The Washington Commanders owner Daniel Snyder testified Thursday morning in front of a congressional committee that has been investigating widespread allegations of workplace misconduct at his team, including claims from former staff members that directly accused him of inappropriate behavior.
Snyder gave a voluntary deposition under oath via videoconference from Israel, where, his lawyer said, he was observing the first anniversary of his mother’s death. The testimony before the House Committee on Oversight and Reform ended weeks of back-and-forth over the terms of his appearance, which culminated in an agreement announced early Thursday morning that Snyder would answer questions under oath.
Snyder’s deposition was conducted privately, and information obtained can be released at the discretion of the committee, although it was unclear whether it planned to do so.
The topics Snyder was expected to be questioned about include direct accusations of misconduct against him. At a congressional round table in February, a woman who had been a marketing and events coordinator for the team said that Snyder put his hand on her thigh during a work dinner in either 2005 or 2006 and that she later resisted his attempts to lead her to his limousine. Another former employee said at the same panel that Snyder hosted a work event at his home in Colorado, for which team executives hired prostitutes. At the time, Snyder called these allegations “outright lies.”
In addition, The Washington Post reported that a team employee accused Snyder of sexually harassing and assaulting her in 2009 before reaching a $1.6 million confidential settlement.
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Snyder was also expected to face questions from the committee on its findings that he directed a “shadow investigation” to interfere with the NFL’s examination of his team’s workplace. An eight-month inquiry by the committee found that Snyder used private investigators to harass and intimidate witnesses, and created a 100-page dossier focused on victims, witnesses and journalists who had shared “credible public accusations of harassment” against the team.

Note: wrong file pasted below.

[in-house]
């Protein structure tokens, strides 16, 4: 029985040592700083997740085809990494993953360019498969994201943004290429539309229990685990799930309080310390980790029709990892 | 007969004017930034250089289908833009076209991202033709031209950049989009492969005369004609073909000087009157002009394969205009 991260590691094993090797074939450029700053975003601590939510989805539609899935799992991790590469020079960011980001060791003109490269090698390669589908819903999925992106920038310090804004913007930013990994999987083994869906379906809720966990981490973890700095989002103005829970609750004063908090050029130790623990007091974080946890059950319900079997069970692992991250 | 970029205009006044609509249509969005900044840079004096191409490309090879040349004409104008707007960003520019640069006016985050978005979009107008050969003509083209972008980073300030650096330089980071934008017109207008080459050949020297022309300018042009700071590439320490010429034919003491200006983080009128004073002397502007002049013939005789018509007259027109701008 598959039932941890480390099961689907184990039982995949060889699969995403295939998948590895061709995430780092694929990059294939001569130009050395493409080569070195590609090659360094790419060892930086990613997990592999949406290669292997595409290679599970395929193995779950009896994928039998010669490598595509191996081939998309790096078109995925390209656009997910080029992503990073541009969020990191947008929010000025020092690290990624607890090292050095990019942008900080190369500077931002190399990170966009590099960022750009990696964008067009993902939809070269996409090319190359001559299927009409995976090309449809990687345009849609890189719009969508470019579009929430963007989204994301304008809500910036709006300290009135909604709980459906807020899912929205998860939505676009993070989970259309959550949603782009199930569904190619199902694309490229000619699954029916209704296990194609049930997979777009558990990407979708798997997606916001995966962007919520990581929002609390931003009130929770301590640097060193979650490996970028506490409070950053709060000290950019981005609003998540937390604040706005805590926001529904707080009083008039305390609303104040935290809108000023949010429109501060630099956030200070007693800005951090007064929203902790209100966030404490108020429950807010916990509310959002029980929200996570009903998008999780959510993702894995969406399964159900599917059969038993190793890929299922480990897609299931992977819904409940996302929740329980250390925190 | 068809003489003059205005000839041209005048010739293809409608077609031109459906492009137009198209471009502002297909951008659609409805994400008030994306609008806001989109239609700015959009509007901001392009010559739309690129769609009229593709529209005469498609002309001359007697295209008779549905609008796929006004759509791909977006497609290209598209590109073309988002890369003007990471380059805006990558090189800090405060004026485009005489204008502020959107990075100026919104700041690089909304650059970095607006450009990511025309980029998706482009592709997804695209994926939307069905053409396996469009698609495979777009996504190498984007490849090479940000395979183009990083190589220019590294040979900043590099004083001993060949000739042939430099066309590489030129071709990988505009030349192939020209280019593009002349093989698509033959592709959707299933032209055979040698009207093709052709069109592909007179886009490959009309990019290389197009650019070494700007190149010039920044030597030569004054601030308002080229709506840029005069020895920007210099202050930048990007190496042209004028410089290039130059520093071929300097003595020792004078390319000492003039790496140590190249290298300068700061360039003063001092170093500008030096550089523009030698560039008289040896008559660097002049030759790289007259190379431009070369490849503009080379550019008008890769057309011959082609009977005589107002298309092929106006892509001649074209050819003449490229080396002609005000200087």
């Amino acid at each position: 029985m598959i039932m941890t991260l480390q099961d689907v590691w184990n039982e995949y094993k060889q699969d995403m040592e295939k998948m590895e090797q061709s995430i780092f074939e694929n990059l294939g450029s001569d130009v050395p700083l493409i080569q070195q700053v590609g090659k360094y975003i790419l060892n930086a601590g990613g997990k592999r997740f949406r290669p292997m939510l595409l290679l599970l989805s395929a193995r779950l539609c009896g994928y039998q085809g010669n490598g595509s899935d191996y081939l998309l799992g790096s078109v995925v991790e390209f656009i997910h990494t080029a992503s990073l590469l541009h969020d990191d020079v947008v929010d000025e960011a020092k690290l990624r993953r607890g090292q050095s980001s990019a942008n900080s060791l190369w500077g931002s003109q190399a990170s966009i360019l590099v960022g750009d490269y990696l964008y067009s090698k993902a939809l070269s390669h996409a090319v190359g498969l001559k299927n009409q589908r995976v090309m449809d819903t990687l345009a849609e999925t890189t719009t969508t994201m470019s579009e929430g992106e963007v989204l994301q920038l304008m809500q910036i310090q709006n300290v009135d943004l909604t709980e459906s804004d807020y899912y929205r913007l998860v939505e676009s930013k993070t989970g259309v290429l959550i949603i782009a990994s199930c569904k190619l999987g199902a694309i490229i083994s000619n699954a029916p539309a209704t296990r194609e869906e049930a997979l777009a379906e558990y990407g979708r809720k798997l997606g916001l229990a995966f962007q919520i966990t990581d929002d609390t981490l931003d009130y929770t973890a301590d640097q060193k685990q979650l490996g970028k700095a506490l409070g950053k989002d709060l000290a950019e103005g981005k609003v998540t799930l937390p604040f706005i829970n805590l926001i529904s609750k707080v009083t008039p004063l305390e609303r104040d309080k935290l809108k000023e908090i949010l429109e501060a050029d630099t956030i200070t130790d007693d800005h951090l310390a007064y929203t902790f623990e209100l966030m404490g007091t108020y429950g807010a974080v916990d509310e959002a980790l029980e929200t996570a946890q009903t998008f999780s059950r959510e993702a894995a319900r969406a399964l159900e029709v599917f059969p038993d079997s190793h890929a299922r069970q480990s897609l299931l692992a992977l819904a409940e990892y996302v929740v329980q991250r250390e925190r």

Snyder had declined two requests to appear at the June 22 hearing where NFL Commissioner Roger Goodell testified in front of the committee. He cited a business conflict and, later, questioned the committee’s process as his lawyers negotiated the terms of his appearance before Congress.
Snyder’s representatives had argued that his voluntary appearance did not require him to be sworn in, and disputed the committee’s stance that a subpoena was necessary to compel him to answer questions related to matters covered by nondisclosure agreements.
The committee, chaired by Representative Carolyn B. Maloney, Democrat of New York, agreed to allow Snyder to give his deposition voluntarily after he committed to giving “full and complete testimony” about his role in creating the Commanders’ toxic work environment and any interference with the NFL’s investigation, “without hiding behind nondisclosure or other confidentiality agreements,” according to a statement from a committee spokesman.
However, the committee said it was “prepared to compel his testimony on any unanswered questions upon his return to the United States” by serving him with a subpoena.
The committee began its investigation in October, four months after the NFL fined the Commanders $10 million and asked Snyder to step away from most day-to-day operations at the conclusion of its own inquiry into the team.
Goodell testified in June that there had been a “substantial transformation” of the Commanders’ culture and human resources practices, adding that “the workplace at the Commanders today bears no resemblance to the workplace that has been described to this committee.”
But Goodell did not release a written report detailing the findings of the league-sponsored investigation, which led critics to accuse the NFL of hiding details about the allegations of harassment and abuse against women, including some that may have included Snyder.
Last month, the committee released a 29-page memo detailing the results of its examination of the team’s operations, including Snyder’s role in subverting the NFL’s investigation.
Earlier this year, the NFL opened a second investigation into the Commanders based on the accusations leveled at Snyder in the February congressional round table. In addition to the new claims of workplace misconduct, a former longtime executive in the ticketing department accused the team of potentially unlawful financial practices, including keeping “two sets of books” to conceal hundreds of thousands of dollars of revenue that was supposed to be shared with all 32 NFL clubs. The committee referred these claims, which the team denied, to the Federal Trade Commission in April.
It is unclear whether the committee’s deposition of Snyder will be its last major undertaking. Many members of Congress will go on recess in August. Maloney, in particular, faces a stiff challenge from Jerrold Nadler in retaining her seat because redistricting in New York has made her primary race in August competitive.